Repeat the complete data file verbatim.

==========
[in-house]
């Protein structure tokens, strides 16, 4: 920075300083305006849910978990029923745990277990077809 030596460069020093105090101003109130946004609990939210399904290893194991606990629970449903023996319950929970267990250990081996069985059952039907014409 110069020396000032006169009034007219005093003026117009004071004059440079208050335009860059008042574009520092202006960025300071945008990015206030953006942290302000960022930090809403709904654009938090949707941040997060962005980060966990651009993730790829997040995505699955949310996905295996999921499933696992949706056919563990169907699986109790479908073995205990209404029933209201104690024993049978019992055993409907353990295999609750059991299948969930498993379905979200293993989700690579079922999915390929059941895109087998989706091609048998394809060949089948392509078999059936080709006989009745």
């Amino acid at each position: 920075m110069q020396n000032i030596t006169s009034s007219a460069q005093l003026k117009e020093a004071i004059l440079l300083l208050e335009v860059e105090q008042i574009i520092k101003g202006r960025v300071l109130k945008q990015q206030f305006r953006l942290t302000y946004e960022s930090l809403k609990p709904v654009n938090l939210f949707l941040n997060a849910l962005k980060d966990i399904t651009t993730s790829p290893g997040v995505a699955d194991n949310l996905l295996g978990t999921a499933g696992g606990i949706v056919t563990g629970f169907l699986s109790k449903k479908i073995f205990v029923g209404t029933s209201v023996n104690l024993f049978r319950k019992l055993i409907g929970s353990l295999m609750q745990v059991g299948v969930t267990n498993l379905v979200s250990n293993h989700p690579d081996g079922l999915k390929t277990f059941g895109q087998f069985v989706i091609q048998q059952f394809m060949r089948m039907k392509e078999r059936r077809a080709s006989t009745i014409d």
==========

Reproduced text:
[in-house]
């Protein structure tokens, strides 16, 4: 920075300083305006849910978990029923745990277990077809 030596460069020093105090101003109130946004609990939210399904290893194991606990629970449903023996319950929970267990250990081996069985059952039907014409 110069020396000032006169009034007219005093003026117009004071004059440079208050335009860059008042574009520092202006960025300071945008990015206030953006942290302000960022930090809403709904654009938090949707941040997060962005980060966990651009993730790829997040995505699955949310996905295996999921499933696992949706056919563990169907699986109790479908073995205990209404029933209201104690024993049978019992055993409907353990295999609750059991299948969930498993379905979200293993989700690579079922999915390929059941895109087998989706091609048998394809060949089948392509078999059936080709006989009745």
């Amino acid at each position: 920075m110069q020396n000032i030596t006169s009034s007219a460069q005093l003026k117009e020093a004071i004059l440079l300083l208050e335009v860059e105090q008042i574009i520092k101003g202006r960025v300071l109130k945008q990015q206030f305006r953006l942290t302000y946004e960022s930090l809403k609990p709904v654009n938090l939210f949707l941040n997060a849910l962005k980060d966990i399904t651009t993730s790829p290893g997040v995505a699955d194991n949310l996905l295996g978990t999921a499933g696992g606990i949706v056919t563990g629970f169907l699986s109790k449903k479908i073995f205990v029923g209404t029933s209201v023996n104690l024993f049978r319950k019992l055993i409907g929970s353990l295999m609750q745990v059991g299948v969930t267990n498993l379905v979200s250990n293993h989700p690579d081996g079922l999915k390929t277990f059941g895109q087998f069985v989706i091609q048998q059952f394809m060949r089948m039907k392509e078999r059936r077809a080709s006989t009745i014409d």